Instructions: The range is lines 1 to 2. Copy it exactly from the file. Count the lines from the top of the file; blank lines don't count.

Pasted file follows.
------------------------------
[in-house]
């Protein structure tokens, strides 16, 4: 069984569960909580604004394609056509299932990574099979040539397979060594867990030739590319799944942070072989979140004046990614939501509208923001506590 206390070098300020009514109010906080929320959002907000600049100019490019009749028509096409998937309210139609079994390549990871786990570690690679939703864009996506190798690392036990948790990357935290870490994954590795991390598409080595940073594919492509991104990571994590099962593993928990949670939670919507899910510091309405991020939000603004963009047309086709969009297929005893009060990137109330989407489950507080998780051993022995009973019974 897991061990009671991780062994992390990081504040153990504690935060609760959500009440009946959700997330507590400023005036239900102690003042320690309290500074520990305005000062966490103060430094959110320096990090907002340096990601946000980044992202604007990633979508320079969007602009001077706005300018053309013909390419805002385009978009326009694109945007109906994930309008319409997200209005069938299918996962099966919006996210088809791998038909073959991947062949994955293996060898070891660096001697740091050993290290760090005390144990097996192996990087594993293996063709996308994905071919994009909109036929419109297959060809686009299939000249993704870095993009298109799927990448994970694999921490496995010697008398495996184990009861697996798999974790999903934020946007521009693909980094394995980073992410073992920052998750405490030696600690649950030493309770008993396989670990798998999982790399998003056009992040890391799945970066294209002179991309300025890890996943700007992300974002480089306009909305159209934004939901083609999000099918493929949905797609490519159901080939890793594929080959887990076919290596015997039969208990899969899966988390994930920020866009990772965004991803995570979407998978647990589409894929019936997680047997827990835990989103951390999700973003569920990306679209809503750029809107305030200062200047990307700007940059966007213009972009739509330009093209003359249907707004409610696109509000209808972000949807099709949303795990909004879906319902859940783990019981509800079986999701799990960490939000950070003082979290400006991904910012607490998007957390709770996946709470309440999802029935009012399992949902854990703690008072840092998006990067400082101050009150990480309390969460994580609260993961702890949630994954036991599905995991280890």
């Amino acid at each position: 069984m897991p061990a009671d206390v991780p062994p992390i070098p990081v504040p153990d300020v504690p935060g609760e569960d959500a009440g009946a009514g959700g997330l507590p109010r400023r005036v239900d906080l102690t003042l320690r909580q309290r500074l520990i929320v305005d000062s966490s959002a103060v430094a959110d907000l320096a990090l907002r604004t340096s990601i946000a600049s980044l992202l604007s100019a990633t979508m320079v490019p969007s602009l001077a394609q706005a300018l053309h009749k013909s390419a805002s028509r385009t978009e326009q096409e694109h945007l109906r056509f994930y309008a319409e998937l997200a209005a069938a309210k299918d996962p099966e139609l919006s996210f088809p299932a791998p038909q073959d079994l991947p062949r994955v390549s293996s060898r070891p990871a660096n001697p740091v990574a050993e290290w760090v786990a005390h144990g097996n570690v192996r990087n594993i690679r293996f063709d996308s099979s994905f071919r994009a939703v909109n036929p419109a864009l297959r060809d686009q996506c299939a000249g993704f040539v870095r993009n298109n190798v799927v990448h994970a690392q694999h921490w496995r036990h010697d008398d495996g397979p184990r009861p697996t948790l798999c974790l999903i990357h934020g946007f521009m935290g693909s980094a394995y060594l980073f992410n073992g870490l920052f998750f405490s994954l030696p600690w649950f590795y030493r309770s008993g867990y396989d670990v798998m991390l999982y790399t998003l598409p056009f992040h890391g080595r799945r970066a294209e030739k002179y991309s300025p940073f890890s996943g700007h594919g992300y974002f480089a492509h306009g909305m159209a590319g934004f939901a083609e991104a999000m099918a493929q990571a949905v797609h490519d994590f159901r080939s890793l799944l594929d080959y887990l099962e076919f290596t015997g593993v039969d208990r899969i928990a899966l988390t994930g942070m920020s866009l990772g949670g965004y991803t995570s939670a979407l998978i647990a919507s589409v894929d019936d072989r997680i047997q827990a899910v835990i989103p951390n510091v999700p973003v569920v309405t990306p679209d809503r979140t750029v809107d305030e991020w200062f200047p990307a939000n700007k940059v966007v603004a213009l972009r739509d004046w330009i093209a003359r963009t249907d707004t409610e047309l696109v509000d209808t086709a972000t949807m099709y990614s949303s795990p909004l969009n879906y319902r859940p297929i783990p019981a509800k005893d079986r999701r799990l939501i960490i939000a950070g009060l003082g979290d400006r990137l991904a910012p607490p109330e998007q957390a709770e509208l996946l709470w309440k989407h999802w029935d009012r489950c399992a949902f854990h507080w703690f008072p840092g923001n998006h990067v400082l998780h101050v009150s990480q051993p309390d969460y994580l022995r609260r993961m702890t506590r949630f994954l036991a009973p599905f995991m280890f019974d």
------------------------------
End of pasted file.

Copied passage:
[in-house]
């Protein structure tokens, strides 16, 4: 069984569960909580604004394609056509299932990574099979040539397979060594867990030739590319799944942070072989979140004046990614939501509208923001506590 206390070098300020009514109010906080929320959002907000600049100019490019009749028509096409998937309210139609079994390549990871786990570690690679939703864009996506190798690392036990948790990357935290870490994954590795991390598409080595940073594919492509991104990571994590099962593993928990949670939670919507899910510091309405991020939000603004963009047309086709969009297929005893009060990137109330989407489950507080998780051993022995009973019974 897991061990009671991780062994992390990081504040153990504690935060609760959500009440009946959700997330507590400023005036239900102690003042320690309290500074520990305005000062966490103060430094959110320096990090907002340096990601946000980044992202604007990633979508320079969007602009001077706005300018053309013909390419805002385009978009326009694109945007109906994930309008319409997200209005069938299918996962099966919006996210088809791998038909073959991947062949994955293996060898070891660096001697740091050993290290760090005390144990097996192996990087594993293996063709996308994905071919994009909109036929419109297959060809686009299939000249993704870095993009298109799927990448994970694999921490496995010697008398495996184990009861697996798999974790999903934020946007521009693909980094394995980073992410073992920052998750405490030696600690649950030493309770008993396989670990798998999982790399998003056009992040890391799945970066294209002179991309300025890890996943700007992300974002480089306009909305159209934004939901083609999000099918493929949905797609490519159901080939890793594929080959887990076919290596015997039969208990899969899966988390994930920020866009990772965004991803995570979407998978647990589409894929019936997680047997827990835990989103951390999700973003569920990306679209809503750029809107305030200062200047990307700007940059966007213009972009739509330009093209003359249907707004409610696109509000209808972000949807099709949303795990909004879906319902859940783990019981509800079986999701799990960490939000950070003082979290400006991904910012607490998007957390709770996946709470309440999802029935009012399992949902854990703690008072840092998006990067400082101050009150990480309390969460994580609260993961702890949630994954036991599905995991280890």